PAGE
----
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Periodic Report Summary 1 - SENSE (Structure and Ecological Niche in the Soil Environment)

SENSE (Structure and Ecological Niche in the Soil Environment) aims to discover the process affecting soil animal diversity and how soil biodiversity affects ecosystem stability and function. The project has three main objective: i) to investigate niche partitioning processes in soil microarthropods using stable isotopes and phylogenetics; ii) testing whether species coexistence can be explained by the architectural complexity of the environment and body size distribution; iii) to study the diversity–stability relationship in soil food webs by formulating and analysing cutting edge models.
A key goal is also the establishment of a research group, which aims to be internationally recognised by the broader scientific community for the quality of science, technological tools and facilities. The project is at the end of year 2 and it has so far delivered 5 publications covering the three objectives. With regards to objective 1 and 2, a general result is that assemblages such as oribatid mites seem regulated by a combination of environmental filtering and more stochastic dynamics, with little evidence of negative interspecific interactions. Also, the set of multitrophic interactions within which the dynamics of specific assemblage is embedded appears to be a major driver of community structure. Another important result is that at the time the proposal was written, there was an assumption that soil structure was an independent driver of microarthopods community structure. We now have evidence that soil arthropods and soil structure affect each other dynamically, with the effect of arthropods on soil structure too much underestimated in the past. We have also investigated the effect of arbuscular mychorrizal fungi on soil structure over time, which was done in an attempt to make SENSE including the idea that soil biota is actually driving the process of soil structure formation.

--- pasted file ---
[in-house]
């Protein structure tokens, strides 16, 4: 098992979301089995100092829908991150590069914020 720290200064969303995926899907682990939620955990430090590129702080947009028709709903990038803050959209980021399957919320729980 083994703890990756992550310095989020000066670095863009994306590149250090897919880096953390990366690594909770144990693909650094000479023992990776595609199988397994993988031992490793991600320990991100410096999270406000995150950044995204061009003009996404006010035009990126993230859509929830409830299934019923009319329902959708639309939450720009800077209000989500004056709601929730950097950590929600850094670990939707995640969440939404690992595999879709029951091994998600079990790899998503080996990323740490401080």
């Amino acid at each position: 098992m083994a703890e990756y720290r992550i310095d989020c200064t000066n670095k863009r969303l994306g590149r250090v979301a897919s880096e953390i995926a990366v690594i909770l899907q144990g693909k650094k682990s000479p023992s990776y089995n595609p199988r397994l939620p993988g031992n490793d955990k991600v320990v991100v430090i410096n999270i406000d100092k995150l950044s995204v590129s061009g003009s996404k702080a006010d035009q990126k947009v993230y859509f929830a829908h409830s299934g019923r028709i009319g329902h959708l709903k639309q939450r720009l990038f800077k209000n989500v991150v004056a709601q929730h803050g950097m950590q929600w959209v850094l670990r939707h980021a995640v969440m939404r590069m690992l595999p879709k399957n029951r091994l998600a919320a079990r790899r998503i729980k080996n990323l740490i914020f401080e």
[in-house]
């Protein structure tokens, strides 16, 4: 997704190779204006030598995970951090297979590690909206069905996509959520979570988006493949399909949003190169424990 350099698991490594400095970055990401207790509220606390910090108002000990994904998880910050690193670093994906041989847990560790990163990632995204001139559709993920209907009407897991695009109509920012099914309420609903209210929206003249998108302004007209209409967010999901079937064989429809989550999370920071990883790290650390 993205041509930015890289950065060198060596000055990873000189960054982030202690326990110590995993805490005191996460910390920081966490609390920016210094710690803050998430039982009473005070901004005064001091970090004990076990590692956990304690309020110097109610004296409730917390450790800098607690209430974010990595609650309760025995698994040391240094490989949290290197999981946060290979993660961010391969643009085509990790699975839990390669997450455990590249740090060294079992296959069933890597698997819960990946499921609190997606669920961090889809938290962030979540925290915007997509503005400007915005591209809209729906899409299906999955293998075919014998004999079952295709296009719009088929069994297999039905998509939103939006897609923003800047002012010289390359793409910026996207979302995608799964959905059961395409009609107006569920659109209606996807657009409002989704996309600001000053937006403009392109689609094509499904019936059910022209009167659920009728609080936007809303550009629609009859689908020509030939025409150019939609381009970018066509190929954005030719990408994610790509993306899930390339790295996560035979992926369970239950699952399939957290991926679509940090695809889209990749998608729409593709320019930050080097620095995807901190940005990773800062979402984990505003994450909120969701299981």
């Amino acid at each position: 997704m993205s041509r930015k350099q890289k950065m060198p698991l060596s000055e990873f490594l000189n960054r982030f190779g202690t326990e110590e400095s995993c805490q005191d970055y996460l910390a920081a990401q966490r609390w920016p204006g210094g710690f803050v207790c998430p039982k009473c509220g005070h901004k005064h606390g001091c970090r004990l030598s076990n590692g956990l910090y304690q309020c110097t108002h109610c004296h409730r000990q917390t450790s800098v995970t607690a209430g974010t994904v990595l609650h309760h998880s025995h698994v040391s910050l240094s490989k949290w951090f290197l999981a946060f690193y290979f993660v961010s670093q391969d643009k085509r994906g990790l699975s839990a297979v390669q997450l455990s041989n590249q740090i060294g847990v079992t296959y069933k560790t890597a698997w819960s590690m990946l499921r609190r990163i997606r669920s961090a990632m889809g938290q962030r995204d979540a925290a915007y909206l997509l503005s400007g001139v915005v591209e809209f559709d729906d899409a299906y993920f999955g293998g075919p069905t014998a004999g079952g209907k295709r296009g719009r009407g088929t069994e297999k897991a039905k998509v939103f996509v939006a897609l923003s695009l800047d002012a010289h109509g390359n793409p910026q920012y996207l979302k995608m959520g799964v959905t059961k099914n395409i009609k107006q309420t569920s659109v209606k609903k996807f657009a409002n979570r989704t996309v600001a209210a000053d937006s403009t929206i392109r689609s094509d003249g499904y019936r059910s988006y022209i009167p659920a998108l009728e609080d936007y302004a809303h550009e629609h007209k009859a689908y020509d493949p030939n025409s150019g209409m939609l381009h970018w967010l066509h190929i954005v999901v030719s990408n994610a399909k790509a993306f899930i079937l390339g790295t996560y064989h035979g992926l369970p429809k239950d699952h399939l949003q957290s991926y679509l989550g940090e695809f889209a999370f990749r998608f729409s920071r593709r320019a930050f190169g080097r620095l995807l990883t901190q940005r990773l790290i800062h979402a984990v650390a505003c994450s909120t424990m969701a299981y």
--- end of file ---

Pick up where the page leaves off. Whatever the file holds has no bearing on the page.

The financial resources provided by the grant have boosted the PI career significantly: i) a state-of-the-art laboratory has been set up, with excellent equipment for the processing of soil arthropods, nematodes and mycorrhizal fungi (e.g., extraction tools, microscopy facilities); ii) thanks to that, the PI has secured significant funding (>£400.000) from Royal Society of London grant, NERC (Natural and Environmental Research Council, UK) and the Leverhulme Trust (UK); the PI has also been successful in recruiting 3 doctoral students locally funded (DAERA and Department of Education in Norther Ireland), one post doctoral researcher (funded by NERC), and the post doctoral researcher funded by SENSE. Finally, the integration goal of the project was achieved: the PI has been confirmed in post on a permanent basis in December 2015.
In the next two years, the key aim is to deliver top quality research output. Delivering on objective 3 of the grant seems the most promising path. In June 2015, a workshop was organised in Belfast to gather some of the most important soil ecologists from USA, UK, Germany, the Netherlands, Canada, and Estonia, and develop cutting edge soil food web models.

Reported by

United Kingdom


Life Sciences
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